Two Complaints and Some Acquisitions
Complaint #1: Why is it so darn cold? Now that it is the end of February, we should be easing into the mid-40s during the day. The air should start to have that fresh spring smell to it. The Charles should definitely not be iced over. I should be looking forward to the muck of mud season, and within a few weeks I should be seeing daffodils pushing their little heads up. Spring! Instead this morning I awoke to frigid temperatures (it was about 13 here in Cambridge) and I had to bundle myself into a heavy down coat, hat, scarf, hood, and ski gloves in order to comfortably leave the house. I marched like a penguin (although sadly without the dulcet tones of Morgan Freeman narrating my every movement) to the library, a walk during which I was frequently buffeted by 20-mile-an-hour winds. I'm thinking fondly of warmer climes.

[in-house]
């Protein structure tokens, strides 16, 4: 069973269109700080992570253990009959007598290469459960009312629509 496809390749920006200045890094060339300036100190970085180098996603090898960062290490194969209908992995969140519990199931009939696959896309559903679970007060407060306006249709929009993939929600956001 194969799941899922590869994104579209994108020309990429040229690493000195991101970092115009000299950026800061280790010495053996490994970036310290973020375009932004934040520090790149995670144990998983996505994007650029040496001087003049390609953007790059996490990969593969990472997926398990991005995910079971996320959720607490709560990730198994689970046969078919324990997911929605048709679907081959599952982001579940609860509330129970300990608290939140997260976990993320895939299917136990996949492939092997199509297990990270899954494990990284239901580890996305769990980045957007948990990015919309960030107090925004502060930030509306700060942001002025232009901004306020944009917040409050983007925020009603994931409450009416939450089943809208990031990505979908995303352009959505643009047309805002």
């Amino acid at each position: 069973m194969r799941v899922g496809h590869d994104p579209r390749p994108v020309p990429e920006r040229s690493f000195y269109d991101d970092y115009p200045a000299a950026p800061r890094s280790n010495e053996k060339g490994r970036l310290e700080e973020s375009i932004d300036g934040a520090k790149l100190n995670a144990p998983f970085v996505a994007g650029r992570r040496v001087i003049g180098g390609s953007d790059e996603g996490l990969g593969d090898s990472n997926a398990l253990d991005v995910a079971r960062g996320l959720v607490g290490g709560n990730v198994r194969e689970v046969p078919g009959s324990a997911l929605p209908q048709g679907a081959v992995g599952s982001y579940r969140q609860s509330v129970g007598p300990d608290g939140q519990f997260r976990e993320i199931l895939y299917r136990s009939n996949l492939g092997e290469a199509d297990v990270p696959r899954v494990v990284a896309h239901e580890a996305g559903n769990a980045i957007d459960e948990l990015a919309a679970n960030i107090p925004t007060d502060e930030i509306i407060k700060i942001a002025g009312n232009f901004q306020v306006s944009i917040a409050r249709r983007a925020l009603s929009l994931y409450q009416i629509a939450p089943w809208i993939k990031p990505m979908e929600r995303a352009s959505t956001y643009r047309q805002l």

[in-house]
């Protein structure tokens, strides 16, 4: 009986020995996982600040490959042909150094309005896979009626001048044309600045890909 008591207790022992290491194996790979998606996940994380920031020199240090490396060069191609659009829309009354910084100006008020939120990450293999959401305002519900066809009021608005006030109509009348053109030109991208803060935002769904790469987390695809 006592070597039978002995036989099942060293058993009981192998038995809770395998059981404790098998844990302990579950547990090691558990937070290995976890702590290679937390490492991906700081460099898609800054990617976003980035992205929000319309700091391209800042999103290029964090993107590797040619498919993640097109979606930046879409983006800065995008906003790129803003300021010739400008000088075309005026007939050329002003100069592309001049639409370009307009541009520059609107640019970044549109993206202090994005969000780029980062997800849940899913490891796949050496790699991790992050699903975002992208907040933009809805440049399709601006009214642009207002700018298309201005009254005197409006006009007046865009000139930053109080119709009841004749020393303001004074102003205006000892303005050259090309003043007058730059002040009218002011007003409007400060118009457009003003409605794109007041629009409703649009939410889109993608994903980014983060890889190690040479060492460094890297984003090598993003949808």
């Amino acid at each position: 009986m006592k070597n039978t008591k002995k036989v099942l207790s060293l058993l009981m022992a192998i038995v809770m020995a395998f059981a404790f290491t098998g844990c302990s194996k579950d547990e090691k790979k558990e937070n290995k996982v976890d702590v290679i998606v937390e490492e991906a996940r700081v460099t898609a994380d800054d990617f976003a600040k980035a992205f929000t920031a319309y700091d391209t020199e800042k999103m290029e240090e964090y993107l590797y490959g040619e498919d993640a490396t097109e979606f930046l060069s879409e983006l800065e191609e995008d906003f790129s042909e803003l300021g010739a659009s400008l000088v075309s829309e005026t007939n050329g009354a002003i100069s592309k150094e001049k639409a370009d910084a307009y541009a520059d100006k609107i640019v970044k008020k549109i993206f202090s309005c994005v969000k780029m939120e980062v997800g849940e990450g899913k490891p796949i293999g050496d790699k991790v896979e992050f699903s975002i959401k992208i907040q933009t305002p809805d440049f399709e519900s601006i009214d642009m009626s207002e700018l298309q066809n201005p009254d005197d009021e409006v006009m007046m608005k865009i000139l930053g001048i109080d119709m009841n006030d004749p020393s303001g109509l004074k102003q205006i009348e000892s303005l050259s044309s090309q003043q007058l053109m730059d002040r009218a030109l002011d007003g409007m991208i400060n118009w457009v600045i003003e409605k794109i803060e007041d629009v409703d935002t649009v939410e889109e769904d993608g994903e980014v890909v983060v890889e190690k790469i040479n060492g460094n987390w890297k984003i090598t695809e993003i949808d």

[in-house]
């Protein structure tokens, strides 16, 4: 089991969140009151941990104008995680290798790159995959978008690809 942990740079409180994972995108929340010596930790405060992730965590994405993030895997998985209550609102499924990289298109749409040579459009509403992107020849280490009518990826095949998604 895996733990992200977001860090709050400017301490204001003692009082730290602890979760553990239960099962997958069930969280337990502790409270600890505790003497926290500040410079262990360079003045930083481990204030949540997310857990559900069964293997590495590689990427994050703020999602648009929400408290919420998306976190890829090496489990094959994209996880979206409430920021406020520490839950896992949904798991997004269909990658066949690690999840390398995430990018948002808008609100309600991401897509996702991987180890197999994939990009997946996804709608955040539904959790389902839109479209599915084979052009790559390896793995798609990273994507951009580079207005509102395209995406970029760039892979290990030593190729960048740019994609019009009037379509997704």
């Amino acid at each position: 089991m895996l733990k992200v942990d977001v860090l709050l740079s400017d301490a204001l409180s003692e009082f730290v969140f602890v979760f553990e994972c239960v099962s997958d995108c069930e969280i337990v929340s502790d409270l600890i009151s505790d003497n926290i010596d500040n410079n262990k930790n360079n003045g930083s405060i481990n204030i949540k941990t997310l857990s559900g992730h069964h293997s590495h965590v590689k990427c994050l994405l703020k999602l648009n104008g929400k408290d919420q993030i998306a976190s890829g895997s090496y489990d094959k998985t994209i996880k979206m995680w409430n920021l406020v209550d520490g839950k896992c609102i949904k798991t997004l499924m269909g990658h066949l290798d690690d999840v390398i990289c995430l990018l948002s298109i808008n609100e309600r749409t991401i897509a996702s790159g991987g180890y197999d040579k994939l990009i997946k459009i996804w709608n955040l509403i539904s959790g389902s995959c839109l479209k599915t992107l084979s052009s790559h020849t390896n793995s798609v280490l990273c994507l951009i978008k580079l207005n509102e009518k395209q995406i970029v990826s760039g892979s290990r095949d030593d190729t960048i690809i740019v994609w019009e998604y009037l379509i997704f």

Complaint #2: Why is Widener so darn cold? Having reached the refuge of the library, I expected warmth. It is true that it is warmer in than out, but as I type this I realize my fingers are stiff and cold (not to mention dry and scaly) and that my nose is starting to run (as it does when it is cold). There's a fine filigree of frost starting on the interior of my carrel's window. So I ask: would it hurt to turn the heat up a few degrees?
Cold weather and the discomfort of walking in the cold hasn't prevented me from book shopping though. Without further ado, this week's acquisitions:
Francis J. Bremer, John Winthrop: America's Forgotten Founding Father (OUP, 2003)
Gordon S. Wood, The Americanization of Benjamin Franklin (Penguin, 2004).
Both of these books were courtesy of the fabulous remainder table at Harvard Bookstore (that's not the COOP but the independent bookstore right across the street from Widener).